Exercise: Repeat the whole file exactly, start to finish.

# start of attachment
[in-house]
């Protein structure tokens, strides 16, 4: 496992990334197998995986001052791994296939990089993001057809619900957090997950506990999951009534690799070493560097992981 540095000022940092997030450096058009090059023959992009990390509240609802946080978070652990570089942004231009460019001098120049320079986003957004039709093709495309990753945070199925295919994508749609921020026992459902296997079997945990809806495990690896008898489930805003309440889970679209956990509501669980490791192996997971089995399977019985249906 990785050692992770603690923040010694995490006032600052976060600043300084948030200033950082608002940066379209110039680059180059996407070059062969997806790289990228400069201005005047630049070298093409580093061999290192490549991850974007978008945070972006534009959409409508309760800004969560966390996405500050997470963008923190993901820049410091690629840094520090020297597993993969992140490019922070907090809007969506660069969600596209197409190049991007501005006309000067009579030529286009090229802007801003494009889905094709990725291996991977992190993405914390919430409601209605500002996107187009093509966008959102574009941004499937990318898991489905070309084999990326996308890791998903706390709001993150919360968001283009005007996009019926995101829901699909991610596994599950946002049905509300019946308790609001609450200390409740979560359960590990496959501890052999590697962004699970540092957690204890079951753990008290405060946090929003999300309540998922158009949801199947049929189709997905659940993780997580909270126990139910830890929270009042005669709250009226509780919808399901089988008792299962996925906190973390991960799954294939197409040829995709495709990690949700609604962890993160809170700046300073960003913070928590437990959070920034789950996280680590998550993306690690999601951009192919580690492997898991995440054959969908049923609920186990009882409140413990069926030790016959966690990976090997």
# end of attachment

[in-house]
């Protein structure tokens, strides 16, 4: 496992990334197998995986001052791994296939990089993001057809619900957090997950506990999951009534690799070493560097992981 540095000022940092997030450096058009090059023959992009990390509240609802946080978070652990570089942004231009460019001098120049320079986003957004039709093709495309990753945070199925295919994508749609921020026992459902296997079997945990809806495990690896008898489930805003309440889970679209956990509501669980490791192996997971089995399977019985249906 990785050692992770603690923040010694995490006032600052976060600043300084948030200033950082608002940066379209110039680059180059996407070059062969997806790289990228400069201005005047630049070298093409580093061999290192490549991850974007978008945070972006534009959409409508309760800004969560966390996405500050997470963008923190993901820049410091690629840094520090020297597993993969992140490019922070907090809007969506660069969600596209197409190049991007501005006309000067009579030529286009090229802007801003494009889905094709990725291996991977992190993405914390919430409601209605500002996107187009093509966008959102574009941004499937990318898991489905070309084999990326996308890791998903706390709001993150919360968001283009005007996009019926995101829901699909991610596994599950946002049905509300019946308790609001609450200390409740979560359960590990496959501890052999590697962004699970540092957690204890079951753990008290405060946090929003999300309540998922158009949801199947049929189709997905659940993780997580909270126990139910830890929270009042005669709250009226509780919808399901089988008792299962996925906190973390991960799954294939197409040829995709495709990690949700609604962890993160809170700046300073960003913070928590437990959070920034789950996280680590998550993306690690999601951009192919580690492997898991995440054959969908049923609920186990009882409140413990069926030790016959966690990976090997």